In summary, there are 2 main arguments against the Fermi line being a signal of dark matter. One is  the presence of the line in the Earth limb photon sample. The other is that it's good to be true. Based on that, it's probably worth staying excited for a little longer, until there are better reasons to stop the fun. 


Anonymous said...

Wowie, another mystery bump!

Shall we inundate arxiv.org with pseudo-science?

A little excitement is a good motivator, but objectivity makes for healthy science and genuine progress.

Anonymous said...

The claimed Galactic Center continuum limits from arxiv:1209.3015 are overstated, as the analysis fixes the flux and spectrum of all of the point sources except that from the most central source. There are 6 point sources within 2 degrees of the Galactic Center, and not letting their fluxes be free allows for much too strong of a dark mater constraint than that truly allowed by the data.

Anonymous said...

Nice and very enjoyable overview :-)

I almost started to be worried about what happend to Jester seeing no update at this site for such a long time ...


Jester said...

Might be that 1209.3015 is too aggressive, but others obtain similar limits, e.g. 1207.0800.

Dan D. said...

Thanks for the update, and glad to see you posting again!

Disclaimer: I'm not a particle physicist (I'm an atmospheric scientist), but I have an informed layperson's interest in particle physics, and I enjoy your blog and others!

Regarding the two papers discussing the line in the limb data, aren't they arguing that the line there is only "marginally" significant within a certain range of incidence angles, and that when the whole range of incidence angles is taken into account, there's no feature at 130 GeV? In fact, both papers try to argue that such a feature a statistical fluctuation, and the first points out that you can get bumps at different energies for the limb data by selecting different subsets of the data (if I interpreted it correctly; I just skimmed it). But, on the other hand are much more confident that the GC line is not, and that moreover, no plausible systematics could explain it (obviously they could be missing something).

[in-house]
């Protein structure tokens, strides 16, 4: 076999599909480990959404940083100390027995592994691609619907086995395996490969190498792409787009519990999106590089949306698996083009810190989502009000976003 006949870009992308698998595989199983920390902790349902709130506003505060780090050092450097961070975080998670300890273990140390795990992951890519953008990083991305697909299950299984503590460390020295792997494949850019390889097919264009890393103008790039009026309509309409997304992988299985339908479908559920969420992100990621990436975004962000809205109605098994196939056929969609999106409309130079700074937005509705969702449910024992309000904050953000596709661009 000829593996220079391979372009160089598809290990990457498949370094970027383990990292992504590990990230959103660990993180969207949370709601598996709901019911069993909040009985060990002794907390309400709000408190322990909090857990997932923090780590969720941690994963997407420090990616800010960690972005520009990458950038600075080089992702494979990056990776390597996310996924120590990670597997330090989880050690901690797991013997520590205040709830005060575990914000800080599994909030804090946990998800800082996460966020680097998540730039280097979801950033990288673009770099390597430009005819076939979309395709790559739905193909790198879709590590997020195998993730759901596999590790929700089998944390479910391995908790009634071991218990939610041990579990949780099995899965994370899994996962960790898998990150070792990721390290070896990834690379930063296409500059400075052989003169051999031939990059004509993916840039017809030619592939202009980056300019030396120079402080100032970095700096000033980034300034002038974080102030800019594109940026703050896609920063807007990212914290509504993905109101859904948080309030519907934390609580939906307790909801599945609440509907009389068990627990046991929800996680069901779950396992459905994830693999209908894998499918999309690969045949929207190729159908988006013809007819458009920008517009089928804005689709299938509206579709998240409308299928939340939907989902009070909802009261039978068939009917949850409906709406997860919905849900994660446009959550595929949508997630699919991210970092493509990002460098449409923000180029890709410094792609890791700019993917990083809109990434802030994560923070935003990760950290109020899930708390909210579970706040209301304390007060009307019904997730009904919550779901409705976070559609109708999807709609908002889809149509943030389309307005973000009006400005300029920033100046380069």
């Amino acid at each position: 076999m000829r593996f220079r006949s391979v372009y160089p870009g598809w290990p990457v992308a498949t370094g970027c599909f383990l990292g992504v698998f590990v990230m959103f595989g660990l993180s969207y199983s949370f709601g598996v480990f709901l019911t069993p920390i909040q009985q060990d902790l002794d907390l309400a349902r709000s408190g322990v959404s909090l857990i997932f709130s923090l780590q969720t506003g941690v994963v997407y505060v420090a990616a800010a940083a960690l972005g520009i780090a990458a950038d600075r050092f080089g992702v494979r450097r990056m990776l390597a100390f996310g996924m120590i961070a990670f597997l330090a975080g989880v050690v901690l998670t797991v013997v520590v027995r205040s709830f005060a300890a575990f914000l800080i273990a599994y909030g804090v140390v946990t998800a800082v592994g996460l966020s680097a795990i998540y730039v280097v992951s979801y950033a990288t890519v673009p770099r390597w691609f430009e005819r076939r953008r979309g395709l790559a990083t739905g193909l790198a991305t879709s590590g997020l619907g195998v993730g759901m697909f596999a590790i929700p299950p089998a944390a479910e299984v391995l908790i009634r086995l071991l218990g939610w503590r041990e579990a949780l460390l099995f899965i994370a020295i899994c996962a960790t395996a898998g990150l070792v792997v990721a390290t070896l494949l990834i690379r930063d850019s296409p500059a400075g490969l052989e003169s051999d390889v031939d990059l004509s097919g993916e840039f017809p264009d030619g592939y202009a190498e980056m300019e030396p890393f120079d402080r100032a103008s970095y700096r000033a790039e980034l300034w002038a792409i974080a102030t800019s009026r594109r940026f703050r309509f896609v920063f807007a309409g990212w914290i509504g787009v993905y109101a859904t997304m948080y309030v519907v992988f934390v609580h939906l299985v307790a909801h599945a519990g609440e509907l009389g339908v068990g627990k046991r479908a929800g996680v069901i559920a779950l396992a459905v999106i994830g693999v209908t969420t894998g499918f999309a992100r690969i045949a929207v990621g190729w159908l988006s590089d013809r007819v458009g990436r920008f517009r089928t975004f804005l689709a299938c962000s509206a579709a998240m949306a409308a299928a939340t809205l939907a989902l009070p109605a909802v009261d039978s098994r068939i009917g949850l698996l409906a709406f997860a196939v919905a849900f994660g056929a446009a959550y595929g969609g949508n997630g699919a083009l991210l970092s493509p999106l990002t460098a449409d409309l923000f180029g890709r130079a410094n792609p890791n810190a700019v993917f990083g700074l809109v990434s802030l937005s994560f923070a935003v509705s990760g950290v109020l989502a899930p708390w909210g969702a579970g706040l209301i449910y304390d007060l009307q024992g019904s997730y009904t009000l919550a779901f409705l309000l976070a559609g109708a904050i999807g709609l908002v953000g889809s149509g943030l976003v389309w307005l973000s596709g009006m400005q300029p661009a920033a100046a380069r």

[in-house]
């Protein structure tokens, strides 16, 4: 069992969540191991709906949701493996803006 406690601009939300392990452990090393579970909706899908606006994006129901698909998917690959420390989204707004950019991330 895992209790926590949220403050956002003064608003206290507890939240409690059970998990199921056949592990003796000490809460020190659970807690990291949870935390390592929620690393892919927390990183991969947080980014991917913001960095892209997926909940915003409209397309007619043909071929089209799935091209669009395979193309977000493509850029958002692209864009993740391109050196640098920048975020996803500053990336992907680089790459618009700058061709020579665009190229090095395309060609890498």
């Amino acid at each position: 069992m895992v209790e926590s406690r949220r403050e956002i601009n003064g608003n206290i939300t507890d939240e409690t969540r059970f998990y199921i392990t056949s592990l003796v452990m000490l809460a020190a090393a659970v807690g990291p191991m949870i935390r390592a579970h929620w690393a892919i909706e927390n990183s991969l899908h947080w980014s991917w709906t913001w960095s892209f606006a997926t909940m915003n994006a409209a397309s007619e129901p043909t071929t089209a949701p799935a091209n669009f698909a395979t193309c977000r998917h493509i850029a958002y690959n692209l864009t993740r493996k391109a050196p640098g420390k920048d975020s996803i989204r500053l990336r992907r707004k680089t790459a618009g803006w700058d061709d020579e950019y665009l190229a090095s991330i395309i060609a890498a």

Here's my question: is it possible that the line in the limb data is actually representing photons from deep space that just happen to be near the limb, and thus may actually be due to whatever process is producing it in the GC (assuming its real for the moment)?

Jester said...

Dan, yes, both papers argue the line in the limb is not so bad. Off the record I heard the chances of it happening by fluctuation are about 1%, so it may be just bad luck. The good thing is that we just have to wait and see if it goes away with more data.
As for the 2nd question, I think there's no way the limb photons have anything to do with dark matter or any fundamental physics. The sample is dominated by radiation from electromagnetic cascades in the atmosphere.

Anonymous said...

Note that, if it should indeed turn out that the DM distribution peaks some distance away from the visible Galactic Center, the continuum gamma limits would become stronger because there's less astrophysical background off-center.

Klaus Lange said...

This fermi results gets support from planck satellite, look here: http://www.space.com/17436-dark-matter-radiation-planck-satellite.html

Best regards,

Jester said...

Klaus, that article is about the WMAP haze/Fermi bubbles. It's another phenomenon which, most likely, has no connection with the Fermi monochromatic line and, almost certainly, has nothing to do with dark matter.